Mon Jul 19, 2004 12:06 pm
There's so much good fishing around that it pains me to write a bad report ........................... but I'm in pain so here goes:
Nominally a works outing, I must admit that I didn't have too high a hopes for the trip as you generally get inexperienced anglers who don't have their sea legs coupled with loads of frustrating last minute call-offs. As it transpired, we had loads of frustrating last minute call offs and a couple of inexperienced guys who spent the day calling for their maker. Predictable so far. The two bonus's however was that there was plenty of room on the boat and also I had managed to offer a guy from this board a berth - and JGF was indeed good company.
The day was all wrong from the outset. The wind was strong and from the west which severely limited our fishing grounds with us having to take shelter between Mullaghmore and the Cliffony coast - kinda uninspiring, but not the skippers fault. Also, we were fishing an ebbing tide with low water around 2p.m. - far from ideal.
After spending some time half filling a box with Joey Mackerel we, along with the other three Mullaghmore boats, drifted over and over the same rough, tackle-sapping ground. Pollock were promised but were bloody hard to come by. Shads, rubber eels, hokkais, mackerel strips, everything we could think of was tried. One Pollock in the first hour and a half. So uninspiring.
The wind blew and the showers fell - some heavy too. No fish.
I had some ragworm so I decided to go for Wrasse. Must admit to having a wee Wrasse fetish. They give you some fun when there's nothing else about. True to form I started getting them virtually every drop. They weren't big but in a dull day they were beautiful! Apart from the Ballan, I caught three Cuckoo's - two male and one female (for any inexperienced anglers looking in, you could tell it was female because of the huge mouth! :wink: ). I offered the worms to the others in a bid to get them catching something and JGF duly obliged with some Wrasse.
Towards late afternoon a few Pollock started to show. No real weight in them, the biggest being no more than about three and a half pounds.
All-in-all a poor fishing day. Trying to salvage some good from it, Pat suggested that it took days like this to make us appreciate the good'uns. Aye, fair do's ...................... but clutching at straws a bit!
Highlight of the day (or absolute lowlight of the day for the two boys who were already calling for their friend Hughie) was our part in a real-life dramatic rescue of a stricken boat about to be washed up onto the rocks. OK, that's a bit over-dramatic, but I need to liven up the day with something.
At about 2:30p.m., the skipper told us to bring in the gear and move to the shelter of the cabin. It transpired that a boat out lifting Lobster pots out in the full force of the westerly wind had lost power. Now for anyone knowing the area, west of the Mullaghmore peninsula with its' jagged reefs in the middle of a strong westerly wind and in rough seas is no place to have your engine pack in! Fortunately he had contacted us quickly and he was still some distance out to sea.
We sped to the rescue from the security of the sheltered side of the penisula out into the rough stuff - well actually we just stood about and held on - the skipper done all the good stuff. Unfortunately the two landlubbers did not see the thrill-seeking andventure in the same light as the rest of us! The boat was very impressive in rough seas. Very powerful and stable.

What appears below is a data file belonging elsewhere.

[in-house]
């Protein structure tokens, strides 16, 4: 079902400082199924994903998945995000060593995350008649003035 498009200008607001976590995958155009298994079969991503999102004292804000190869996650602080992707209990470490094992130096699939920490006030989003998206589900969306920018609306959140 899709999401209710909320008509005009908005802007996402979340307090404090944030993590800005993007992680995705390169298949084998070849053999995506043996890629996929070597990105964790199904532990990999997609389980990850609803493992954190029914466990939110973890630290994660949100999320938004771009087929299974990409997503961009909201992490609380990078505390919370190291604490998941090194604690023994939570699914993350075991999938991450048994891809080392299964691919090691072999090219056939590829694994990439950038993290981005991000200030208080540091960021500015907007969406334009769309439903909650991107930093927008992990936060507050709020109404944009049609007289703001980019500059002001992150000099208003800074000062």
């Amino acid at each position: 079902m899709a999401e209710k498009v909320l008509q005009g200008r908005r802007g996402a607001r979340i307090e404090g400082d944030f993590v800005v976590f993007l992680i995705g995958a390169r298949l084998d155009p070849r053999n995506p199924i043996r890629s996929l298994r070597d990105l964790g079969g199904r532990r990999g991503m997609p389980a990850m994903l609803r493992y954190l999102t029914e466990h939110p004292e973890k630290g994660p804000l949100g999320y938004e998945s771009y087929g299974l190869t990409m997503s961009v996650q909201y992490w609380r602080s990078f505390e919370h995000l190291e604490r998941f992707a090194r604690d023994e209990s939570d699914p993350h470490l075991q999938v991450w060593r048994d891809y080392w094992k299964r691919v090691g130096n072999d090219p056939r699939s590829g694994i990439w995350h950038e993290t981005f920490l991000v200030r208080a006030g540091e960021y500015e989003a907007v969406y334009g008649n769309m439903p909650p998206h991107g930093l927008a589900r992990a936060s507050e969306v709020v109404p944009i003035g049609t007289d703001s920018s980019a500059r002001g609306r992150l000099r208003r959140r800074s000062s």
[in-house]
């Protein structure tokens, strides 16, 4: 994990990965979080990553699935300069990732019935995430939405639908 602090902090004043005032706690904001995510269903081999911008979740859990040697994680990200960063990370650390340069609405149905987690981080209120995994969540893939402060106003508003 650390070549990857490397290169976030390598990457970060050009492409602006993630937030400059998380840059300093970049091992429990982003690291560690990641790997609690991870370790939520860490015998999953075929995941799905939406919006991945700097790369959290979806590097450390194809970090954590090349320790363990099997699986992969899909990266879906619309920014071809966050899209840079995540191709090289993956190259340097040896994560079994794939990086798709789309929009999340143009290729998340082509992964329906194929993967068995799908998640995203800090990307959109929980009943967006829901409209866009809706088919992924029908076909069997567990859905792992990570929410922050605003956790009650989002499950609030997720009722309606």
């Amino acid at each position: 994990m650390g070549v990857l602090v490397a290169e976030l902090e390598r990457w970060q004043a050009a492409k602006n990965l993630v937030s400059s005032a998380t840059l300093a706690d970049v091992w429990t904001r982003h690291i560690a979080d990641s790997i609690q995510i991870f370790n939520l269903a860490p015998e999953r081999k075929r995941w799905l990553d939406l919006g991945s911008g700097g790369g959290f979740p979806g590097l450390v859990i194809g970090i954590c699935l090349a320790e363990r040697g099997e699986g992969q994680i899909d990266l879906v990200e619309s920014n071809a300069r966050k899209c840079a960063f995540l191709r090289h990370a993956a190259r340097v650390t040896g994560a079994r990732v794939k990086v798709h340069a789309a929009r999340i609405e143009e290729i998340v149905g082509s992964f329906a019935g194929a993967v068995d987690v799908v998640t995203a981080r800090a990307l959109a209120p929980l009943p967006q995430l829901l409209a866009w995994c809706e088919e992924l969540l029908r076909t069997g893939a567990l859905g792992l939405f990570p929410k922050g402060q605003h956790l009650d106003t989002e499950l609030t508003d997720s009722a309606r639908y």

We got to the other boat, got a line on board and towed him back into harbour. No harm done ......................... but I couldn't help but think what might have happened if circumstances were even just a wee bit different. Bloody dangerous place the sea - must be treated with respect.
Kiwi Girl - Report on the new boat:
A fine boat - powerful with a cruising speed of 28 knots in decent weather and capable of dealing with the rough stuff. It has an adequate wheelhouse and cabin and a very good-sized fishing deck. I was impressed.
Primarily purchased to go for shark and tuna, it is unusual in these parts to the extent that it is a kinda double-decker affair with the driver being able to climb on top of the wheelhouse and do his steering up there (I'm deliberately showing my ignorance of nautical terms here - is it a flying bridge?).
Once back on dry land, we were in the restaurant having a meal (Aye, OK, we were in the pub having a pint). A local angler who was fishing on one of the other boats mentioned that the Kiwi Girl drifts much faster than the other boats due to the fact that it has the high superstructure which acts like a sail catching a lot of wind. I must admit that I hadn't thought of that but it was certainly true that we were drifting past the other boats.
All things considered - good boat, terrible days fishing. I know that we were victims of the westerly wind and that on a different day we could have fared better, however, I've fished Mullaghmore a few times now and even on good days I consider that there is better fishing available within driving distance with my home turf of the Swilly being a prime example (surely the wrong expression) of a much more positive alternative.
Look forward to joining JGF again for a fishing trip where fish are actually caught rather than talked about and looked at in last years specimen guide!
Next time we'll go in the summer!!!
Mon Jul 19, 2004 12:31 pm
Totally agreed Arthur, and if you look a few boat reports down, there's another bad day's fishing on Kiwi Girl. Not that the boat & skipper weren't top-class - rather the unfortunate weather on the day.
Good to meet arthurg, and have a bit of craic on the day also. After browsing the 2003 specimen book, it was agreed that a trip to Courtmacsherry is on the cards!